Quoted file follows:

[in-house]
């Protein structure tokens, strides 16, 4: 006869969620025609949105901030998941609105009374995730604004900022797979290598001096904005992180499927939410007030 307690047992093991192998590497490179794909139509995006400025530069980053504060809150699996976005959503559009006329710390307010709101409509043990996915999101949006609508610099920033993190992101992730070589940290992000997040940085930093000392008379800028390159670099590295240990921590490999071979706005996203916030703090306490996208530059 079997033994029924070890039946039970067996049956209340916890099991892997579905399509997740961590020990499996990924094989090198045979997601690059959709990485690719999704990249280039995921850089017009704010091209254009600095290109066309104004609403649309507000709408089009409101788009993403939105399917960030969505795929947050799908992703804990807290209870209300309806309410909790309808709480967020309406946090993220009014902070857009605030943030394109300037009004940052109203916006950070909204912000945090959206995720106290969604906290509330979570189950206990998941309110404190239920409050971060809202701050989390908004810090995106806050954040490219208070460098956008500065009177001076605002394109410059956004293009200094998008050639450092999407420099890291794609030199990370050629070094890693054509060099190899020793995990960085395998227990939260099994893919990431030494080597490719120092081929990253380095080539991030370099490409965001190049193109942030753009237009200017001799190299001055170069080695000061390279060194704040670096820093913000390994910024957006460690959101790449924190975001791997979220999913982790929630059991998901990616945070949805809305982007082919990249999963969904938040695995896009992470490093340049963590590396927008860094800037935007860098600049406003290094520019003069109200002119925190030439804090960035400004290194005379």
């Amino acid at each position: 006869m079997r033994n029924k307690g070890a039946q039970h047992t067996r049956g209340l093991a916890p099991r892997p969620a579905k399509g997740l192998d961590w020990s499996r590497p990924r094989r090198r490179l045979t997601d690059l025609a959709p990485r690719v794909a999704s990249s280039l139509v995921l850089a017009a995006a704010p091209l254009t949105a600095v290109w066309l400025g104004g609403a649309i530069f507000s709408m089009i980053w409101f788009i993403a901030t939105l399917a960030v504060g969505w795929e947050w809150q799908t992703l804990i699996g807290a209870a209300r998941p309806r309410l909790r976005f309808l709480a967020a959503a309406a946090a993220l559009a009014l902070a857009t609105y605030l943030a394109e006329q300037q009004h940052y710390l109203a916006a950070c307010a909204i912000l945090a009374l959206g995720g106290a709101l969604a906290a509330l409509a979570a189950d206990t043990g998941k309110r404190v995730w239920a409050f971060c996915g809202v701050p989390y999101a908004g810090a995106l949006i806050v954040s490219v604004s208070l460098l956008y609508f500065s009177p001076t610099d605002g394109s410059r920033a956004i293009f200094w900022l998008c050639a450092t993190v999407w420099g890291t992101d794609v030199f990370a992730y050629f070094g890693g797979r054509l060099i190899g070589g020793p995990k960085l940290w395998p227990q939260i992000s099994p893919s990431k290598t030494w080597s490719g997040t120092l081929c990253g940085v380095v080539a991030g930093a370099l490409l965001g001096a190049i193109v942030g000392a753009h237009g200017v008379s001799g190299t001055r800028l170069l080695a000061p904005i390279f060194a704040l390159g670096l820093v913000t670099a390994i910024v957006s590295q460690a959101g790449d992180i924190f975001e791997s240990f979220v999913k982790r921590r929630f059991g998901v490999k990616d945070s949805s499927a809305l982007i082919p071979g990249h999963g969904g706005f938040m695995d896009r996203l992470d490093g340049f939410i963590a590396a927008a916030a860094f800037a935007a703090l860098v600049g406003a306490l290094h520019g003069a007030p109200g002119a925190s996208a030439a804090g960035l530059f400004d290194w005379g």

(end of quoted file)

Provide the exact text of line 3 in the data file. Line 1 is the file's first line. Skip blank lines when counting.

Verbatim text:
């Amino acid at each position: 006869m079997r033994n029924k307690g070890a039946q039970h047992t067996r049956g209340l093991a916890p099991r892997p969620a579905k399509g997740l192998d961590w020990s499996r590497p990924r094989r090198r490179l045979t997601d690059l025609a959709p990485r690719v794909a999704s990249s280039l139509v995921l850089a017009a995006a704010p091209l254009t949105a600095v290109w066309l400025g104004g609403a649309i530069f507000s709408m089009i980053w409101f788009i993403a901030t939105l399917a960030v504060g969505w795929e947050w809150q799908t992703l804990i699996g807290a209870a209300r998941p309806r309410l909790r976005f309808l709480a967020a959503a309406a946090a993220l559009a009014l902070a857009t609105y605030l943030a394109e006329q300037q009004h940052y710390l109203a916006a950070c307010a909204i912000l945090a009374l959206g995720g106290a709101l969604a906290a509330l409509a979570a189950d206990t043990g998941k309110r404190v995730w239920a409050f971060c996915g809202v701050p989390y999101a908004g810090a995106l949006i806050v954040s490219v604004s208070l460098l956008y609508f500065s009177p001076t610099d605002g394109s410059r920033a956004i293009f200094w900022l998008c050639a450092t993190v999407w420099g890291t992101d794609v030199f990370a992730y050629f070094g890693g797979r054509l060099i190899g070589g020793p995990k960085l940290w395998p227990q939260i992000s099994p893919s990431k290598t030494w080597s490719g997040t120092l081929c990253g940085v380095v080539a991030g930093a370099l490409l965001g001096a190049i193109v942030g000392a753009h237009g200017v008379s001799g190299t001055r800028l170069l080695a000061p904005i390279f060194a704040l390159g670096l820093v913000t670099a390994i910024v957006s590295q460690a959101g790449d992180i924190f975001e791997s240990f979220v999913k982790r921590r929630f059991g998901v490999k990616d945070s949805s499927a809305l982007i082919p071979g990249h999963g969904g706005f938040m695995d896009r996203l992470d490093g340049f939410i963590a590396a927008a916030a860094f800037a935007a703090l860098v600049g406003a306490l290094h520019g003069a007030p109200g002119a925190s996208a030439a804090g960035l530059f400004d290194w005379g």